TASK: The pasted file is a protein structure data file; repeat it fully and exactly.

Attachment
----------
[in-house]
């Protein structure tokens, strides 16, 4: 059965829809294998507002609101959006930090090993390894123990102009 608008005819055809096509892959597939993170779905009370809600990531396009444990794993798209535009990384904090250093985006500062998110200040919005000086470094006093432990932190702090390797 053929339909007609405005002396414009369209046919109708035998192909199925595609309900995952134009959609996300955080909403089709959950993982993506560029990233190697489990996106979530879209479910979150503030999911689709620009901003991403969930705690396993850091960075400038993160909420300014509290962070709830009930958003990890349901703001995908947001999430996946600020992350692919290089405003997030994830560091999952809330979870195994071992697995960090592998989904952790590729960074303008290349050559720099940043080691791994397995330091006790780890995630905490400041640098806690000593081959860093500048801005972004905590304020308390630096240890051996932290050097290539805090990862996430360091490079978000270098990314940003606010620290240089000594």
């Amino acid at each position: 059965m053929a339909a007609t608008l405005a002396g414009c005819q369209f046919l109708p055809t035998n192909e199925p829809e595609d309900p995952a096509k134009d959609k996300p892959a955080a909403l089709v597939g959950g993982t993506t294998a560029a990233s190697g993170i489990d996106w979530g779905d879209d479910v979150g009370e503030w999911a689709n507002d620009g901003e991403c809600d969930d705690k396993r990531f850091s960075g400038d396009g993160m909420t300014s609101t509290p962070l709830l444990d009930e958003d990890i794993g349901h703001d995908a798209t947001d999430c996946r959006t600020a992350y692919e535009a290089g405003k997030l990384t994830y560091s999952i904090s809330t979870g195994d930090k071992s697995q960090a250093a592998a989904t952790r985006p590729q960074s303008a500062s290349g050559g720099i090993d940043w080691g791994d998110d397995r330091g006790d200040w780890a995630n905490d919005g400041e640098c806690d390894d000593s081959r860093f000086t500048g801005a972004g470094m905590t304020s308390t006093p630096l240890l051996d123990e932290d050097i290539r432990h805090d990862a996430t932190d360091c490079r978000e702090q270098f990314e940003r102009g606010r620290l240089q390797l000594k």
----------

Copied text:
[in-house]
């Protein structure tokens, strides 16, 4: 059965829809294998507002609101959006930090090993390894123990102009 608008005819055809096509892959597939993170779905009370809600990531396009444990794993798209535009990384904090250093985006500062998110200040919005000086470094006093432990932190702090390797 053929339909007609405005002396414009369209046919109708035998192909199925595609309900995952134009959609996300955080909403089709959950993982993506560029990233190697489990996106979530879209479910979150503030999911689709620009901003991403969930705690396993850091960075400038993160909420300014509290962070709830009930958003990890349901703001995908947001999430996946600020992350692919290089405003997030994830560091999952809330979870195994071992697995960090592998989904952790590729960074303008290349050559720099940043080691791994397995330091006790780890995630905490400041640098806690000593081959860093500048801005972004905590304020308390630096240890051996932290050097290539805090990862996430360091490079978000270098990314940003606010620290240089000594």
């Amino acid at each position: 059965m053929a339909a007609t608008l405005a002396g414009c005819q369209f046919l109708p055809t035998n192909e199925p829809e595609d309900p995952a096509k134009d959609k996300p892959a955080a909403l089709v597939g959950g993982t993506t294998a560029a990233s190697g993170i489990d996106w979530g779905d879209d479910v979150g009370e503030w999911a689709n507002d620009g901003e991403c809600d969930d705690k396993r990531f850091s960075g400038d396009g993160m909420t300014s609101t509290p962070l709830l444990d009930e958003d990890i794993g349901h703001d995908a798209t947001d999430c996946r959006t600020a992350y692919e535009a290089g405003k997030l990384t994830y560091s999952i904090s809330t979870g195994d930090k071992s697995q960090a250093a592998a989904t952790r985006p590729q960074s303008a500062s290349g050559g720099i090993d940043w080691g791994d998110d397995r330091g006790d200040w780890a995630n905490d919005g400041e640098c806690d390894d000593s081959r860093f000086t500048g801005a972004g470094m905590t304020s308390t006093p630096l240890l051996d123990e932290d050097i290539r432990h805090d990862a996430t932190d360091c490079r978000e702090q270098f990314e940003r102009g606010r620290l240089q390797l000594k």